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Paclitaxel-based regimen outperforms standard therapy for small-cell lung cancer

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Paclitaxel in combination with etoposide and carboplatin (TEC) is more effective and less toxic than a standard regimen used to treat small-cell lung cancer (SCLC), new findings by German researchers suggest.

Previous reports have shown that TEC is a safe and effective first-line treatment for SCLC. However, it was unclear if TEC offered any benefits over standard chemotherapy with carboplatin, etoposide, and vincristine (CEV).To investigate, Dr. Ulrich Gatzemeier, from Hospital Grosshansdorf in Hamburg, and colleagues assessed the outcomes of 614 patients with stage I to IV SCLC who were randomized to receive TEC or CEV. The treatments were given every 21 days for a maximum of six courses.During the 2-year study period, TEC-treated patients were 22% less likely to die than CEV-treated patients. Moreover, progression-free survival was significantly longer for TEC-treated patients. Treatment response rates, however, were similar for the two regimens.Another benefit of the TEC regimen was a reduction in hematologic toxicities, the authors note. Anemia, leukocytopenia, neutropenia, and thrombocytopenia were all less common in the TEC group than in the CEV group.The TEC regimen “was effective, safe, and well-tolerated, and therefore we conclude that its use is a reasonable treatment choice for at least some patients with SCLC,” Dr. Gatezemeier’s team notes.But in a related editorial, Dr. David H. Johnson, from Vanderbilt-Ingram Cancer Center in Nashville, Tennessee, and colleagues comment that there are some issues with the study that make it unclear whether TEC is better than CEV or just etoposide plus a platinum drug-the regimen of choice in the US.”Virtually all experts in North America would agree that the way radiotherapy was given in the current study was less than ideal,” Dr. Johnson told Reuters Health.”In patients with limited stage disease, early radiotherapy combined with chemotherapy provides better outcomes than delayed radiotherapy,” he noted. In the current study, “radiotherapy was delayed and the overall survival of patients with limited stage disease was about 6 or 7 months less than reported in North American trials,” he added. “So right from the start, the researchers are giving inferior therapy,” Dr. Johnson said. “I think what is being shown is that TEC can modestly improve on an inferior therapy. In contrast, in patients with extensive disease, for which radiotherapy is not given, there was absolutely no difference in outcomes between the TEC and CEV groups.”A number of studies have come out, just like this one, in which various chemotherapy drugs are substituted for others, Dr. Johnson pointed out. “Really, I think this approach is sort of like rearranging deck chairs on the Titanic.”The next big advances in SCLC therapy will come from developing new agents, not from creating different combinations of old drugs, he added.(Source: J Natl Cancer Inst 2003;95:1099-1101,1118-1127: Reuters Health: Anthony J. Brown, MD: August 7, 2003: Oncolink)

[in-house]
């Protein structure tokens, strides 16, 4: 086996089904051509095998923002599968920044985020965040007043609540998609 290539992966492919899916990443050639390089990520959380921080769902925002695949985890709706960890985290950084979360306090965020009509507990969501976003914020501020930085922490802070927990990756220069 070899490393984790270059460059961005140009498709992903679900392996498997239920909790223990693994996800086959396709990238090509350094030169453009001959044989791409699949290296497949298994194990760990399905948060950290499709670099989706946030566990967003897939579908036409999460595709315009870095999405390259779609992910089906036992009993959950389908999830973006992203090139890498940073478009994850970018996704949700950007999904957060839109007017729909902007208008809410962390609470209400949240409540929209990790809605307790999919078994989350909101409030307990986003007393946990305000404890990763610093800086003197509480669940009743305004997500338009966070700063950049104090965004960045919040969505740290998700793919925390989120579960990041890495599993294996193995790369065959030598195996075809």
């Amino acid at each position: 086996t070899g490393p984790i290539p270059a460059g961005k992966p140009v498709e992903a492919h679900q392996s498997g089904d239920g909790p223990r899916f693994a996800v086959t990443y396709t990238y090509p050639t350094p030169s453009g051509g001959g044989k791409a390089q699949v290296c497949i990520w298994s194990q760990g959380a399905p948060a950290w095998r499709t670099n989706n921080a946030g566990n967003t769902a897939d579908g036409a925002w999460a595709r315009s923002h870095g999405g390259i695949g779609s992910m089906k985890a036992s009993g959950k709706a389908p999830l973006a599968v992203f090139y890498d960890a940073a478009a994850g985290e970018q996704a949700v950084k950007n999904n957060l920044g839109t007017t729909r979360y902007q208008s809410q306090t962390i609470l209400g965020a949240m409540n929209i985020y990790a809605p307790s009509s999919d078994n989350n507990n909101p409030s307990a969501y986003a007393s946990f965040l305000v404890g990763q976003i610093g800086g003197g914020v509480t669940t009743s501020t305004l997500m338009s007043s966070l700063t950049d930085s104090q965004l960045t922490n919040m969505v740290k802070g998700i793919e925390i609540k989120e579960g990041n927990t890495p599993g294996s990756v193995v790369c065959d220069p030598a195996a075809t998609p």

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Posted On: 8 August, 2003
Modified On: 3 December, 2013

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